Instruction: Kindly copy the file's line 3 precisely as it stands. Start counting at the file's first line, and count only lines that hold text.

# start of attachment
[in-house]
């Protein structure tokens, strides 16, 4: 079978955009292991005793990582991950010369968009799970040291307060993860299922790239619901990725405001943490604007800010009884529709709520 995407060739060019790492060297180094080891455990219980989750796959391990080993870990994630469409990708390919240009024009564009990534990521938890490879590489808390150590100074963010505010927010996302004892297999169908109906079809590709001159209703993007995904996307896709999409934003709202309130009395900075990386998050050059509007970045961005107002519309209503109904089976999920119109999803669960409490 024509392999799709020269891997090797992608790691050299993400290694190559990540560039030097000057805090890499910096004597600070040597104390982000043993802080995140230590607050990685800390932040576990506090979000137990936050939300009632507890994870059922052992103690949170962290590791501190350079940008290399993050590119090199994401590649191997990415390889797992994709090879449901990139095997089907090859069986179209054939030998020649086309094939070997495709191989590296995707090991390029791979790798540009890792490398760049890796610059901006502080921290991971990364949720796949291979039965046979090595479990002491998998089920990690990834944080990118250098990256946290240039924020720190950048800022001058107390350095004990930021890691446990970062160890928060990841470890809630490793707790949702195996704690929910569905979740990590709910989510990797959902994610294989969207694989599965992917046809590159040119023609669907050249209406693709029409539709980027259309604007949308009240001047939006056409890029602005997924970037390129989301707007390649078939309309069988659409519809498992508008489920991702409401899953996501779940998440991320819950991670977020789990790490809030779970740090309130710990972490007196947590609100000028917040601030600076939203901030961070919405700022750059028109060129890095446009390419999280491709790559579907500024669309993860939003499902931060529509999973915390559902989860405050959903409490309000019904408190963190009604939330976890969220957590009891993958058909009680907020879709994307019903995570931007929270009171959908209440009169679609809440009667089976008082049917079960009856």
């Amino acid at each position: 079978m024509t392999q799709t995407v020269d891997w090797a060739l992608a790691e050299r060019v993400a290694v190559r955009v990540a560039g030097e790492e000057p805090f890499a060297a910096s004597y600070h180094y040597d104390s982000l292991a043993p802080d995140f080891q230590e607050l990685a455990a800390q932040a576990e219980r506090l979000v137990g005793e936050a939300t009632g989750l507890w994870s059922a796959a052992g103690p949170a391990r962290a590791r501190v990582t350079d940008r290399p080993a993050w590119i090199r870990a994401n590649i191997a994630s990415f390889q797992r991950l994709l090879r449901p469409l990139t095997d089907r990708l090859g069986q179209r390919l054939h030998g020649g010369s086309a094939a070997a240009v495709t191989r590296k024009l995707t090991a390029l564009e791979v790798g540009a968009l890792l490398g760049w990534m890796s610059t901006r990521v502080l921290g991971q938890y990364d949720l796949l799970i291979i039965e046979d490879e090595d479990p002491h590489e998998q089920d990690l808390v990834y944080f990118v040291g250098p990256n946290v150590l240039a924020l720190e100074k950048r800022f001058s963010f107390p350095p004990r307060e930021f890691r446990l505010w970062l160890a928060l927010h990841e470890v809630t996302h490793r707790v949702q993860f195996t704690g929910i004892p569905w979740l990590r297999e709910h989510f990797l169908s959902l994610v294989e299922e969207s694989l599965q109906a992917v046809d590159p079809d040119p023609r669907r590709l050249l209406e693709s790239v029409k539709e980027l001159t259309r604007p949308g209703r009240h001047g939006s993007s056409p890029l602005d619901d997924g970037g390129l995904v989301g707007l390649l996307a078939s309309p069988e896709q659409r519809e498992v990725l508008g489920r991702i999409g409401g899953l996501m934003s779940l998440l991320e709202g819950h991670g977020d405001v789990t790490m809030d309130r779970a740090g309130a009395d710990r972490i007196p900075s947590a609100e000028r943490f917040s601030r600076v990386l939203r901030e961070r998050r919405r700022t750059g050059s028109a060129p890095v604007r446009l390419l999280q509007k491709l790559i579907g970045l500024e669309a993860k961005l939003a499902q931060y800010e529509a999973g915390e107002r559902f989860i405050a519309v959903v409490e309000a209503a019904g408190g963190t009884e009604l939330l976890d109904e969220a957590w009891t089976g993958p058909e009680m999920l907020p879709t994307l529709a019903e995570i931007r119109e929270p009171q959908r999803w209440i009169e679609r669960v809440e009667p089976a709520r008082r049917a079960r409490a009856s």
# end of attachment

């Amino acid at each position: 079978m024509t392999q799709t995407v020269d891997w090797a060739l992608a790691e050299r060019v993400a290694v190559r955009v990540a560039g030097e790492e000057p805090f890499a060297a910096s004597y600070h180094y040597d104390s982000l292991a043993p802080d995140f080891q230590e607050l990685a455990a800390q932040a576990e219980r506090l979000v137990g005793e936050a939300t009632g989750l507890w994870s059922a796959a052992g103690p949170a391990r962290a590791r501190v990582t350079d940008r290399p080993a993050w590119i090199r870990a994401n590649i191997a994630s990415f390889q797992r991950l994709l090879r449901p469409l990139t095997d089907r990708l090859g069986q179209r390919l054939h030998g020649g010369s086309a094939a070997a240009v495709t191989r590296k024009l995707t090991a390029l564009e791979v790798g540009a968009l890792l490398g760049w990534m890796s610059t901006r990521v502080l921290g991971q938890y990364d949720l796949l799970i291979i039965e046979d490879e090595d479990p002491h590489e998998q089920d990690l808390v990834y944080f990118v040291g250098p990256n946290v150590l240039a924020l720190e100074k950048r800022f001058s963010f107390p350095p004990r307060e930021f890691r446990l505010w970062l160890a928060l927010h990841e470890v809630t996302h490793r707790v949702q993860f195996t704690g929910i004892p569905w979740l990590r297999e709910h989510f990797l169908s959902l994610v294989e299922e969207s694989l599965q109906a992917v046809d590159p079809d040119p023609r669907r590709l050249l209406e693709s790239v029409k539709e980027l001159t259309r604007p949308g209703r009240h001047g939006s993007s056409p890029l602005d619901d997924g970037g390129l995904v989301g707007l390649l996307a078939s309309p069988e896709q659409r519809e498992v990725l508008g489920r991702i999409g409401g899953l996501m934003s779940l998440l991320e709202g819950h991670g977020d405001v789990t790490m809030d309130r779970a740090g309130a009395d710990r972490i007196p900075s947590a609100e000028r943490f917040s601030r600076v990386l939203r901030e961070r998050r919405r700022t750059g050059s028109a060129p890095v604007r446009l390419l999280q509007k491709l790559i579907g970045l500024e669309a993860k961005l939003a499902q931060y800010e529509a999973g915390e107002r559902f989860i405050a519309v959903v409490e309000a209503a019904g408190g963190t009884e009604l939330l976890d109904e969220a957590w009891t089976g993958p058909e009680m999920l907020p879709t994307l529709a019903e995570i931007r119109e929270p009171q959908r999803w209440i009169e679609r669960v809440e009667p089976a709520r008082r049917a079960r409490a009856s």